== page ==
Is Homosexuality “Unnatural”?

Spoiler alert: no.

First, let’s define “natural.” Here’s what Merriam-Webster has to say:

  • “being in accordance with or determined by nature”
  • “having a specified character by nature”
  • “occurring in conformity with the ordinary course of nature : not marvelous or supernatural”
  • “existing in or produced by nature : not artificial”

For something to be “unnatural,” then, it would have to be the opposite of these things.

And now here are some facts about homosexuality:

  • Same-sex attraction exists among humans all over the world.
  • Although there’s no such thing as the “Gay Gene,” plenty of research has suggested that ties do exist between genetics and sexual orientation.
  • While some research has shown that one’s environment can influence their sexual orientation–for instance, a study showed that gay men report less positive interactions with their fathers than straight men–such factors aren’t exactly up to the individual to choose. (Also, one can’t really determine causation in cases like that.)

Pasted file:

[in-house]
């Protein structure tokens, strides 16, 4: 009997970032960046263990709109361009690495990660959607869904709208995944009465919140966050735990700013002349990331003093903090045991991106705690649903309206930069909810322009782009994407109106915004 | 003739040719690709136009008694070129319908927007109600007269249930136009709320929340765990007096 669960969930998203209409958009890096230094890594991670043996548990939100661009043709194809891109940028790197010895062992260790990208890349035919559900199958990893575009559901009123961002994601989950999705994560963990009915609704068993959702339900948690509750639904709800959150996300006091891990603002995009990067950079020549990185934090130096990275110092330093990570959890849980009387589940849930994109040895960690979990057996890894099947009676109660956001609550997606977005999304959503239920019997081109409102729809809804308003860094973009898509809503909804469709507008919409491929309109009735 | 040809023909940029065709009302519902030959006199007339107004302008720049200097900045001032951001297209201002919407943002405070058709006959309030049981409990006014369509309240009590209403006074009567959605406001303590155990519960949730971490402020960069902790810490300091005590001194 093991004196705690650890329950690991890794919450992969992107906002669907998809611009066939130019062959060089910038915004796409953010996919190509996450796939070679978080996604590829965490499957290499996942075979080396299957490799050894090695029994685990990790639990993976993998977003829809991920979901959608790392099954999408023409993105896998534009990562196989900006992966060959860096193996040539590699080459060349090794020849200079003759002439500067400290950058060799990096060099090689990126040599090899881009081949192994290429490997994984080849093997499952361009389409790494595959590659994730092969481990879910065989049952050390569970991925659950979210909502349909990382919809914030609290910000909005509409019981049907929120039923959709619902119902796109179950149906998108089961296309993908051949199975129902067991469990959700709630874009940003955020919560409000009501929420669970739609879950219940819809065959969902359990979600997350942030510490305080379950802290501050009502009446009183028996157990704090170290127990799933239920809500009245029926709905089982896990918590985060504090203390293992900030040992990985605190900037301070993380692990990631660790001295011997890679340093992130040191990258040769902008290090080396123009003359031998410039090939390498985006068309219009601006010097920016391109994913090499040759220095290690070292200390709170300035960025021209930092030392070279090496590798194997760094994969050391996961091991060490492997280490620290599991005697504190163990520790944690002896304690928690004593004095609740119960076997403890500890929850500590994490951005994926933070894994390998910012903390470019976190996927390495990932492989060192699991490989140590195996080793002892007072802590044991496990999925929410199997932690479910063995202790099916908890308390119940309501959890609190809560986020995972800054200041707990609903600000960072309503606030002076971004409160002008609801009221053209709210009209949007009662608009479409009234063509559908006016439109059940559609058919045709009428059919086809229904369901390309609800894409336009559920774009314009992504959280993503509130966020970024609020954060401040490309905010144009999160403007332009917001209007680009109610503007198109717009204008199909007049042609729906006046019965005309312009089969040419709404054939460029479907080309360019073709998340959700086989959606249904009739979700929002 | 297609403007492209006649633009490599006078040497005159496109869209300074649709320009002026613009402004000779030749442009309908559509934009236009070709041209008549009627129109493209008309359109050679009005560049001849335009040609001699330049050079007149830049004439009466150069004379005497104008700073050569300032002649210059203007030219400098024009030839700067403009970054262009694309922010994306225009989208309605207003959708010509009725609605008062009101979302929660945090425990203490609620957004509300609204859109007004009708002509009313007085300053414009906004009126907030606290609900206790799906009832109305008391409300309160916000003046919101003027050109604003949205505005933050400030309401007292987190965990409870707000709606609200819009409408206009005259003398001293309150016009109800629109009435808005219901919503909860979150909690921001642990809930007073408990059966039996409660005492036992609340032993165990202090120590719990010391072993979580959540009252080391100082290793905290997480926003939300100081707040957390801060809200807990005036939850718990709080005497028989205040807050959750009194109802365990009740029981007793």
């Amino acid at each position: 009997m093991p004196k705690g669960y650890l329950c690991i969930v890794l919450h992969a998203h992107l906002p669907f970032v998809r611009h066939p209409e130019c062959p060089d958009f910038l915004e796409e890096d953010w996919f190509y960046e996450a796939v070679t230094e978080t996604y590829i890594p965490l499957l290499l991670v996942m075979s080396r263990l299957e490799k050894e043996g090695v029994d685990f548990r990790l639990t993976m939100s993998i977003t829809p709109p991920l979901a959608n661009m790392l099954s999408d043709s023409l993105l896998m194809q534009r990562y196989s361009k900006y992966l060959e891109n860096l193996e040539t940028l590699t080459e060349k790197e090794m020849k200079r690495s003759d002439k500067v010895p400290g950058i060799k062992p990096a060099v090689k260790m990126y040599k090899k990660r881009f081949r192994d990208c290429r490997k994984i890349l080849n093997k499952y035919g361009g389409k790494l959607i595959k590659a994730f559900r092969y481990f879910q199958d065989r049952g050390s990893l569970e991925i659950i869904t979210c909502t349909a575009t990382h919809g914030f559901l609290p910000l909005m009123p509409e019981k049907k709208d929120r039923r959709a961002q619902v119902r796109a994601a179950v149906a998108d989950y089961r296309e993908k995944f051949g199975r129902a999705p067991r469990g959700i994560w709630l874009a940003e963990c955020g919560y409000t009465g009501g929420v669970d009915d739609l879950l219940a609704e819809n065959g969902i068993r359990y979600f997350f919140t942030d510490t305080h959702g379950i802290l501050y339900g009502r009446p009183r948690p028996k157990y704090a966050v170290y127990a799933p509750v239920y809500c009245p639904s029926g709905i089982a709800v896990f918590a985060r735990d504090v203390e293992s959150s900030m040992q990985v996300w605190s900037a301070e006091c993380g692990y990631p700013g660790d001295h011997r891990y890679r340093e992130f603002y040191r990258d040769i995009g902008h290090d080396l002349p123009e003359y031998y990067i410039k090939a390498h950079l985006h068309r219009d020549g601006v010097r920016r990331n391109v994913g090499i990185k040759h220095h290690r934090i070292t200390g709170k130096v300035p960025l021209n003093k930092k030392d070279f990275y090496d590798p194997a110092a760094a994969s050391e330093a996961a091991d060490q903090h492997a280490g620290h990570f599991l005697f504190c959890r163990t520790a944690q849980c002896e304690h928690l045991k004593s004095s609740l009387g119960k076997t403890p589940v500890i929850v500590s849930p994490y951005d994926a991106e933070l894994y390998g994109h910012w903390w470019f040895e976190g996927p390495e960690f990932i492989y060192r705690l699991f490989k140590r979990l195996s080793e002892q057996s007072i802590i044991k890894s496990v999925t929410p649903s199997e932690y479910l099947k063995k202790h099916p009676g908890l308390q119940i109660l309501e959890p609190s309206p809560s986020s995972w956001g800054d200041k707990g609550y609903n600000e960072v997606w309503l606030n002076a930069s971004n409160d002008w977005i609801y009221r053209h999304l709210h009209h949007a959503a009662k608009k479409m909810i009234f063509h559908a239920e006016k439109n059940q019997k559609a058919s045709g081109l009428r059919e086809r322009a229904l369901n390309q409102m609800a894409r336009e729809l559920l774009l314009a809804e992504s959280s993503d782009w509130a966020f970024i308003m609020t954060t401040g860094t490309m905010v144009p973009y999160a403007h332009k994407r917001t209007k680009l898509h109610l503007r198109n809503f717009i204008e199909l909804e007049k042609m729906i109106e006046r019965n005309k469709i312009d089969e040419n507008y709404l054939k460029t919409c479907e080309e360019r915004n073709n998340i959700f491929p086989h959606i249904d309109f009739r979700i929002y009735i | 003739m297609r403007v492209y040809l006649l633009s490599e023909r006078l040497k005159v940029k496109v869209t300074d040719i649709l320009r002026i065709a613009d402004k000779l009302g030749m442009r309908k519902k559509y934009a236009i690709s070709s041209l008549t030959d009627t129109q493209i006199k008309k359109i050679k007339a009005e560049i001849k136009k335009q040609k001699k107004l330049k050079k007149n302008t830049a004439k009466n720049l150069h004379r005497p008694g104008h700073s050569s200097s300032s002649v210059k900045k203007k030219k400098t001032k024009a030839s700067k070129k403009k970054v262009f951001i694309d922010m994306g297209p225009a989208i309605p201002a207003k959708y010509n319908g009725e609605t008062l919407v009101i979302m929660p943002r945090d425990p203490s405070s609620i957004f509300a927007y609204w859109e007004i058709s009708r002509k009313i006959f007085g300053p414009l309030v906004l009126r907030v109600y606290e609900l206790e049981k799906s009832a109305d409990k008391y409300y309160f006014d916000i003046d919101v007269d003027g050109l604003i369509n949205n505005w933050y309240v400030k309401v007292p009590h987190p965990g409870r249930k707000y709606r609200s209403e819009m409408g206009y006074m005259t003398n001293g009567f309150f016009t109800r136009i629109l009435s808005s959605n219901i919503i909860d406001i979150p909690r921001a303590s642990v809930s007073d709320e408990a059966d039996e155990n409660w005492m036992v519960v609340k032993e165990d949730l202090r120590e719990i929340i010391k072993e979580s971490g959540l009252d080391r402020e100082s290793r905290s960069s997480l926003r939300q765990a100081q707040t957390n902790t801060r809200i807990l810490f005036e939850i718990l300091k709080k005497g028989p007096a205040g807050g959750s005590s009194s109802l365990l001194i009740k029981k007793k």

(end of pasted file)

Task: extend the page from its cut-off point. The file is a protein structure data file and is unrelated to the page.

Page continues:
• In general, psychological authorities agree that homosexuality is caused by an interaction of countless factors, usually develops in early childhood, and is not a choice.
  • There is no evidence that sexual orientation can be forcibly changed through “conversion therapy” or any other methods. (However, one’s orientation may be fluid and can sometimes change on its own over time, just like other types of sexual preference.)
  • Even animals can be gay! Homosexual behavior has been documented in tons of different animal species, such as penguins, pigeons, vultures, elephants, giraffes, dolphins, lizards, sheep, and, curiously, fruit flies and bedbugs. Bonobos, meanwhile, are almost entirely bisexual.

Compare this list to the definitions of “natural” above. Could it be that homosexuality is just a part of nature?

Some people like to claim that because homosexuality is “unnatural” because it’s maladaptive in terms of evolution–after all, how are you supposed to pass on your genes if you can’t have biological offspring?

First of all, for various reasons that I may elaborate in a future post, I don’t believe we need to let evolutionary concerns dictate our behavior. Second, there are plenty of other conditions that people are born with that aren’t evolutionarily adaptive–albinism, for instance. Nobody goes around railing about how albino people are “unnatural.” (Except perhaps in parts of Africa, where the condition is heavily stigmatized. But it goes without saying that what happens to albino people in some cultures is deplorable.)

That’s not even to mention the fact that, last I checked, it’s not anybody’s business whether or not particular individuals want to pass their genes on to the next generation or not.